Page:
One of the biggest technology disasters I’ve seen at ground zero is much more easily understood when it’s viewed through a Cynefin lens. And as you’ll see, this description of Disorder is particularly useful.
If you don’t know what Cynefin is, it’s a classification framework that I’m finding increasingly useful in “what problem do we have?” situations. It consists of a number of domains of situations, each of which suggests a different approach.
Chris Matts’ summary is below, and you can read a longer description too.
The Cynefin model consists of four quadrants of “Simple”, “Complicated”, “Complex”, and “Chaotic” and a fifth quadrant “Unordered” for when you do not know which of the other quadrants you are in.
A “Simple” system is over constrained and has cause/effect behaviour.
“Complicated” is the realm of the expert.
“Chaos” means there are not enough constraints.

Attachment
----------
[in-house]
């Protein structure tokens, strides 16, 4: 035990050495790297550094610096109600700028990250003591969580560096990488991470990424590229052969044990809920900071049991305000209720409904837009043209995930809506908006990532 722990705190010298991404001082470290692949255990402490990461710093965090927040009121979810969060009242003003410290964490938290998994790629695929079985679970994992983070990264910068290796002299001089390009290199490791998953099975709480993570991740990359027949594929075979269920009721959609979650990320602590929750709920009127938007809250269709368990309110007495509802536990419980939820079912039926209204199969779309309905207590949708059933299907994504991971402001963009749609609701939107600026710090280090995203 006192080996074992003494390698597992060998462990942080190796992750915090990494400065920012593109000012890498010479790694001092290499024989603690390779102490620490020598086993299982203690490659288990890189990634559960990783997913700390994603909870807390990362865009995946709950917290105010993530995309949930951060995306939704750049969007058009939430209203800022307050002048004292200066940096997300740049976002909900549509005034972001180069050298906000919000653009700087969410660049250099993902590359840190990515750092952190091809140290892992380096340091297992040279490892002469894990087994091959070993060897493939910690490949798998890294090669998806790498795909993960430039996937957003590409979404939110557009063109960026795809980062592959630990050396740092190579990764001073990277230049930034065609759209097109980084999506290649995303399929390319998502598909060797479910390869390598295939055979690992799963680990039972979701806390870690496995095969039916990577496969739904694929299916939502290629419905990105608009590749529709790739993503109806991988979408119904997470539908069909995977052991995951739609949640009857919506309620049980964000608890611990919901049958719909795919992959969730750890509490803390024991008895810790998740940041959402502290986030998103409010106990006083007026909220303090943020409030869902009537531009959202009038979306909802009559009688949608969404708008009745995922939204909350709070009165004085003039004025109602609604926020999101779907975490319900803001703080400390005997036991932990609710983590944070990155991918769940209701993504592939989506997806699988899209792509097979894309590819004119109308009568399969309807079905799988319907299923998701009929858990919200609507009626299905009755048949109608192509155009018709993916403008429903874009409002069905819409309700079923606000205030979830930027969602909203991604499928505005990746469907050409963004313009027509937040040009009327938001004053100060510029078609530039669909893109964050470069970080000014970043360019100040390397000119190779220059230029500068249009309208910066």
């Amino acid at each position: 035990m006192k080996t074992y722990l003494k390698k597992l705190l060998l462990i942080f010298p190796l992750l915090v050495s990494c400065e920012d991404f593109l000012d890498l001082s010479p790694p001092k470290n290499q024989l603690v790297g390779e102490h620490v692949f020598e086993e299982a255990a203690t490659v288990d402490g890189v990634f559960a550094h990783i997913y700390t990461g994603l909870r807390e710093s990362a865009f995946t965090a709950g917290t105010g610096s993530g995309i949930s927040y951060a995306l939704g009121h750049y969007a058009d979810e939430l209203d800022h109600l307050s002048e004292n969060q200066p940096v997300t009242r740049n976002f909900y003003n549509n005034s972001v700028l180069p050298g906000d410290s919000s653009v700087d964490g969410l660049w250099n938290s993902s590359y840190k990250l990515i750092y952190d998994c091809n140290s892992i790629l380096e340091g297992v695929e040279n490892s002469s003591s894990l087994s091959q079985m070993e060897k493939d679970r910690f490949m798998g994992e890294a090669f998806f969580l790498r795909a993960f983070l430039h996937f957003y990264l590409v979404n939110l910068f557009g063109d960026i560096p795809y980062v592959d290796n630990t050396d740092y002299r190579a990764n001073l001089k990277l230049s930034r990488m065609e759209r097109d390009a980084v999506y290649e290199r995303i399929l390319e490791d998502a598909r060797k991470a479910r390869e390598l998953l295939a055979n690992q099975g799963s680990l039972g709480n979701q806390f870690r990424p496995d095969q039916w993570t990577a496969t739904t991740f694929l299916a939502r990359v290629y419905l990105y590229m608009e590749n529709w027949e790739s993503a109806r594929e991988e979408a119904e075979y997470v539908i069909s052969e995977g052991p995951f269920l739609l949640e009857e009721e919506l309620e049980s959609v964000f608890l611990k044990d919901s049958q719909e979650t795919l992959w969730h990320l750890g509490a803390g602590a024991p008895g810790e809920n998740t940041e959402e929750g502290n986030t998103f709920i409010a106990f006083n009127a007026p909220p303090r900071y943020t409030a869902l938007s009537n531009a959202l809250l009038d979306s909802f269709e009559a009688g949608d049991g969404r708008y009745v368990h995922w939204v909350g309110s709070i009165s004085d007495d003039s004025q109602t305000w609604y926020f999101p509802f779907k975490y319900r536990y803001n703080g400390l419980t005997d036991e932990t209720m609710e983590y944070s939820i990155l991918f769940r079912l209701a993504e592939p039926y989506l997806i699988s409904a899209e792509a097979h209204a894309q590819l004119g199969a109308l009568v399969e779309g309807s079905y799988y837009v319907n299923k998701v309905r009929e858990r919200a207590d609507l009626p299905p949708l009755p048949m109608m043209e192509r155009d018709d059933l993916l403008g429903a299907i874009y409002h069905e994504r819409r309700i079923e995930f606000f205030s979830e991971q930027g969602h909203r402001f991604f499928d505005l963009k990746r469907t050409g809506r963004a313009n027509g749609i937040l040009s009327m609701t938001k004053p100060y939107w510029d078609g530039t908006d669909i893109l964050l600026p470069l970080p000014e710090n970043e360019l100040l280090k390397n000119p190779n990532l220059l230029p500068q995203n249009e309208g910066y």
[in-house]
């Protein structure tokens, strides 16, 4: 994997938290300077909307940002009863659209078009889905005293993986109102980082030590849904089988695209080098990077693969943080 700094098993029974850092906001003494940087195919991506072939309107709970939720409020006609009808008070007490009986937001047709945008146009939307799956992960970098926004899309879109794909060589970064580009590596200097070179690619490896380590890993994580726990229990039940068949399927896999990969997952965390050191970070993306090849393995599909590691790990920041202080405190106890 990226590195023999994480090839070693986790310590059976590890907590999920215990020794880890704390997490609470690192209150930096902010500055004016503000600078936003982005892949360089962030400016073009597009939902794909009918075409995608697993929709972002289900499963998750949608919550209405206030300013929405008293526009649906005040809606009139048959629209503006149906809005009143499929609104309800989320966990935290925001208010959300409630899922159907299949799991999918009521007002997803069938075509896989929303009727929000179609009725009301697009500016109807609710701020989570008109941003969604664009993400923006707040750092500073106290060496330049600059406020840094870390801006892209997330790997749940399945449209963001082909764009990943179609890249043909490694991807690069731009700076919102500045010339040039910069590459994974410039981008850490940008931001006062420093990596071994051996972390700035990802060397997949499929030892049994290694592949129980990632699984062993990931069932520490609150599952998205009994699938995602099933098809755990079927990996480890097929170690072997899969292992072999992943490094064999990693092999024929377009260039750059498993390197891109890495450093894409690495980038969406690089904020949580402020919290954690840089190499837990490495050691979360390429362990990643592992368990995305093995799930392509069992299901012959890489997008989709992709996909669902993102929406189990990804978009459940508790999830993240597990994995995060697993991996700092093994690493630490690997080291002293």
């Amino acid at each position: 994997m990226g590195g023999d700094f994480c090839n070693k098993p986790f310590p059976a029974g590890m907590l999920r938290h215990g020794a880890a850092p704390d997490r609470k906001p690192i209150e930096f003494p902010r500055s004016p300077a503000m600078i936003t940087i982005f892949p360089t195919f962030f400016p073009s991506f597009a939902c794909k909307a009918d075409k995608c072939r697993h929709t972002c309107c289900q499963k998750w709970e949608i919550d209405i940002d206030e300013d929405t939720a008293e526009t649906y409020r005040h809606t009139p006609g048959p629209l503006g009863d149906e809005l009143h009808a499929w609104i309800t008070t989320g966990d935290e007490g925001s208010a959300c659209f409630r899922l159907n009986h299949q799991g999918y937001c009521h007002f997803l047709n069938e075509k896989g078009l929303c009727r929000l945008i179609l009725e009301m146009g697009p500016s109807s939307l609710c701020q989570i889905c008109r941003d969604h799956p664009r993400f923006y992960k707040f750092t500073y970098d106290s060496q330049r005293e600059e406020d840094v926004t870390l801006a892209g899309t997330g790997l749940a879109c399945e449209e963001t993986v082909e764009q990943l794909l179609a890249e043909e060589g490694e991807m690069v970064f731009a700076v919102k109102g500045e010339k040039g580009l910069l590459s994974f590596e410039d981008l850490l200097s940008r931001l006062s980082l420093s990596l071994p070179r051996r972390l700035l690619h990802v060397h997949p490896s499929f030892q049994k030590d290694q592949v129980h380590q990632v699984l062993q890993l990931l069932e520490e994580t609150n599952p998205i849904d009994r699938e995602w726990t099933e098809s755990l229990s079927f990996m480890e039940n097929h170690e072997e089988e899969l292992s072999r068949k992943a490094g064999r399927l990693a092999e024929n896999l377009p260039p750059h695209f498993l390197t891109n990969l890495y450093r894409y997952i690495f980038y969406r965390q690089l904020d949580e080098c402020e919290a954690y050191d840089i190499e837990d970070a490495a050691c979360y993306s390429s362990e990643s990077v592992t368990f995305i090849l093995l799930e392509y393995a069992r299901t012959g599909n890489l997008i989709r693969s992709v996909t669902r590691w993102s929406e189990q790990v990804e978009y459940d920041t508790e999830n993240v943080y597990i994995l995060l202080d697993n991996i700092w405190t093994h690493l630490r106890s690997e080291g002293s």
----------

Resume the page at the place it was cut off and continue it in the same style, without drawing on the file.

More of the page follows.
“Complex” means there are just enough constraints to create an emergent behaviour which can be nudged and tweaked into a system with desirable behviour.
“Complicated” means an expert can reduce the problem to component parts with predictable behaviour.
“Complex” means there are feedback loops, agents and limits that create an emergent behaviour that cannot necessarily be predicted.
Essentially, the difference between the two can can be distilled to “A complex system interacts with its context and evolves as a result, and a complicated system does not interact with its context or evolve.”